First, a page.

Knowing Junnie Putman “brought out a side of me that was walled up my whole life,” says Richard Younker. Putman was one of the last commercial fishermen on the upper Mississippi River, and Younker, a photojournalist, visited him 55 times over nine years, photographing him with his fishing gear, listening to his stories, and mingling with his friends and family. Younker would pay room and board to the townspeople of Bellevue, Iowa, who’d put him up for days and weeks at a time in their homes. He came to consider Putman his best friend, and gave the eulogy at his funeral.
“I wasn’t a very confident person,” says Younker. “All I cared about was my career. But these people were so special and they liked me so much. Maybe it was because I was interested in them. They always asked me, while we were saying good-bye and kicking the cinders under our feet, when I’d be coming back, because they really missed me, and they said they thought about me all the time. Knowing them made me more demonstrative about showing affection to other people.”
Younker had worked as a teacher, a public aid caseworker, and a mailman before selling his first photographs in 1974. So maybe it was natural that his main subject matter was people at work. In 1988 he was photographing farm vets and “clam guys” when he came across a reference book at the library on Illinois occupations. It inspired him to visit the Mississippi River fishermen in Bellevue.
His first fisherman contact brushed him off, and he was going to give up and go back to Chicago. But when he went to check out of his motel, the woman at the desk told him he shouldn’t leave town before going to see the Putmans.
“She spoke the words that changed my whole life,” says Younker.
The Putmans didn’t brush him off. Younker turned the material from his visits into photo essays, which were published in the Tribune Sunday magazine, Triquarterly, and Chicago magazine. But when he tried to sell a book of his Putman photographs, with minimal captions as the only text, he was less successful. Publishers told him they wanted a story to go along with the pictures.
So in 1994 Younker started writing one. “I knew then that if I was going to make my mark, it was with this book.”
He says there was a method to capturing the details of the life of an upper Mississippi River fisherman. “You can’t just sit across the table from someone and say tell me about this and tell me about that,” says Younker, “because their mind goes blank.” That’s why he made such long and frequent trips to Bellevue. “I wanted to listen to Junnie and everyone talking together about their lives, in real situations, at family parties, during regular activities on regular days.”
“For the most part in my early years with the Putmans,” Younker writes, “I preferred a role as an observer, listening to their words, photographing their actions and expressions. Occasionally, however, I was drawn unwillingly into events.”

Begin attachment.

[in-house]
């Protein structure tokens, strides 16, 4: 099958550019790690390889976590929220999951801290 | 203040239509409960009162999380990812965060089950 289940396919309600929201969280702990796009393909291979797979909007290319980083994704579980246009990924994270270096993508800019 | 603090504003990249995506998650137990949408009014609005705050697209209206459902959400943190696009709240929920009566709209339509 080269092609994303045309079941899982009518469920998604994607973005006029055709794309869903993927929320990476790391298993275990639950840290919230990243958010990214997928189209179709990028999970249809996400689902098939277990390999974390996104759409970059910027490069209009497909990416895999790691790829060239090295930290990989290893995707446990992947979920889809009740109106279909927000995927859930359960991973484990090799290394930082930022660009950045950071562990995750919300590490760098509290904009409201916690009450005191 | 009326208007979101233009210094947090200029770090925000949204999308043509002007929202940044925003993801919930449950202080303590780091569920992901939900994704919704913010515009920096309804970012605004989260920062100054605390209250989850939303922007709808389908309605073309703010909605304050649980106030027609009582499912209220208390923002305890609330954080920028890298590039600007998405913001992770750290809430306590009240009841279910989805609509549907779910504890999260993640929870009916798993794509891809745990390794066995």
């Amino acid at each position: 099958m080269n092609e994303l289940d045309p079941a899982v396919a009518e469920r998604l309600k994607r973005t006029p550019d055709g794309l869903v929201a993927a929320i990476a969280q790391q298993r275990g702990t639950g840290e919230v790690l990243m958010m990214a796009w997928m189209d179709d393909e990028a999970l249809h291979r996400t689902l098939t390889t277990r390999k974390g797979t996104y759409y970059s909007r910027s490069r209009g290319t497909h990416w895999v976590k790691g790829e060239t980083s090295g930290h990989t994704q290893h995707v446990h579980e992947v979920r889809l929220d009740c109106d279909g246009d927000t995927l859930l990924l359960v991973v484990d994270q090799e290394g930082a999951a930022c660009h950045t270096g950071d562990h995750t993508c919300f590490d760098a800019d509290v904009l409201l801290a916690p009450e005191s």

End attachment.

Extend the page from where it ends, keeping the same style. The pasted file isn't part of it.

Like the time one of the clan challenged him to drink three inches of whiskey from a bottle in one gulp. He couldn’t. When another fisherman grabbed the bottle and downed it, Putman got pissed off that the whiskey was gone and he threw the empty bottle at the floor, where it shattered. Then he told Younker, “Rich, I want this to go in your book: Rich, I hung my uncle. I hung my own fucking uncle!” Putman went on to tell the story that one evening, after discovering his Uncle George had swindled him out of the profits of a catch, he’d hung him from a lamppost. But the lamppost bent, went Putman’s story, and George lived. Younker checked with a criminal defense lawyer before putting that story in the book.
The book, Yankin’ and Liftin’ Their Whole Lives, also goes into great detail about fishing tools, techniques, and the cultural intricacies of marketing a catch. There was the perennial battle of wills with the game warden, for example, whose job was to impose fines on fishermen who were exceeding their limits. In a chapter entitled “Trotlining,” Junnie says, “We had a game warden sent up here some years back. Wes Beecher. Went strictly by the book; wouldn’t give nobody any slack. That’s why they put a bounty on him. Ooooh yeah. Down south a lot of them game wardens walk into the woods one day, and that’s the last they ever see of ’em.”
In late 1996, Southern Illinois University Press liked Younker’s book enough to give him a contract, though they asked him to keep working on the text. In June 1997, Junnie died of cancer at the age of 70.
“He was a country boy and I hailed from the city,” wrote Younker. “I was a college grad while neither Junnie nor his fishing brothers went beyond eighth grade. I enjoy talking about history and poetry while he appreciated discourse on hunting, trapping, fishing, and animal lore. I, though brash of tongue, have talked my way out of many fights while Junnie, at times soft-spoken, hadn’t, I was sure, backed off from any.”
Yankin’ and Liftin’ Their Whole Lives was published late last year. Junnie Putman never saw the book, but before he died he knew Younker had made a deal with a publisher.
“I said, ‘People are going to remember you for a long time through this book,’ and he said, ‘What good is it going to do me? I’ll be dead,'” says Younker. By then, Putman was riddled with cancer. “I said, ‘Junnie, most people live their whole lives to leave a legacy, and you’ll have one.’ And that seemed to give him consolation and solace.”
Younker will be signing copies June 1 from 2:30 to 3:45 at the University of Chicago Bookstore, 970 E. 58th St.